Believing the principle of Prohibition wrong, I opposed it. I had a right to do so -- and it is very pertinent to inquire of "X" where does he derive his authority to be my judge? Is he the keeper of my conscience? Whence his authority? And how comes it that he, and those with him, only are of the Saints of the earth? I trust he and they are christians -- it does not become me to judge them, the more prayerful and careful reading of that Book which teaches us if we "have not charity we are as nothing." Mr. Editor, just here let me suggest to "X" that he visit the R. R. Stations -- and the steamer wharves -- and read carefully the names on the jugs and demijohns, and peep if he can into certain barrels -- he will read something not pleasant to his soul, and will go home a sadder, but wiser man -- for he will find many names whose ballots read "against license" on these jugs &c. And inquiry will point out others of the same who have sought to persuade ex-barkeepers to violate the law to feed their appetite. I have nothing in malice -- but attacked by an unseen enemy I must defend myself, even though I have to speak truths disagreeable to him, and certainly to me.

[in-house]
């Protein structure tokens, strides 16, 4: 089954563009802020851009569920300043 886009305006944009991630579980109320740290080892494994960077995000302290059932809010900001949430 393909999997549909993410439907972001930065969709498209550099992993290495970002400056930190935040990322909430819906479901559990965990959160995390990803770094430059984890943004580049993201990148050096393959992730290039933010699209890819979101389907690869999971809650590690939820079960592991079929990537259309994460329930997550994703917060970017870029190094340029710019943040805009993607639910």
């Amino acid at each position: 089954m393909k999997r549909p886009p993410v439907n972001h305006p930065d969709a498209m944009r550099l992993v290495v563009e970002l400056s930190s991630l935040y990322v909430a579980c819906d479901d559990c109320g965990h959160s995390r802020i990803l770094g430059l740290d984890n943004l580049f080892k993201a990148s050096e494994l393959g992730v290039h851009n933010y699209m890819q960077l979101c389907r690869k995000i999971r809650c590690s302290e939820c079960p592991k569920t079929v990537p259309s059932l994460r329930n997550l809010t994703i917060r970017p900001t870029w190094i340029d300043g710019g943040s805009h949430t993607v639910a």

New Church, May 25, '86.


Moral -- AlcoholAfrican-Americans -- Race relations

Mr. Editor -- The smoke of battle has cleared away, and taking our place among the jubilant victors in the great fight just ended, we propose to give a brief account of election day. Early in the morning the wets poured in with sleeves up, and hats waving, declaring their ability to carry the citadel by storm. At one time it really looked as if they would. But for the wisdom of the drys we know not what might have been, but even when indignities were offered our beloved pastor, Rev. J. W. Carroll, we were quiet. The colored vote, lead by white men, from whom better things might have been expected, went nearly solid for wet. We wish, however, to make special mention of Rev. James Cluff, Oliver Coar, Elias Hope, and a few other colored men who stood like noble heroes against the flood gates, the wets raised against them. They worked from the rising of the sun to the going down of the same. The wets appeared well pleased with their work, and gave many tokens of their hope of success throughout the district. But before 10 p. m., that indefatigable worker for this holy cause, A. S. Taylor, with the zealous Kendall Robins, brought the glad tidings from New Church, Saxes, and Hall's, of a complete victory for the drys.

Allow me, sir to express our gratitude to you for the fairness with which you have conducted your paper during this canvass. We regret the loss of Pungoteague, and cannot agree with the Virginian, that she has achieved a great victory. The struggle through which we have just passed through is one of no common magnitude. It is Righteousness vs. Wickedness, God against Satan, and I never can apply the word "great" to any victory achieved by the latter. But we rejoice to learn that a majority of her noble sons and daughters were on the side of right and are there to stay. May they grow in this good work, remembering they will reap their reward if they faint not.


Temperanceville, May 25, '86.


Farmers -- Farmers' organizations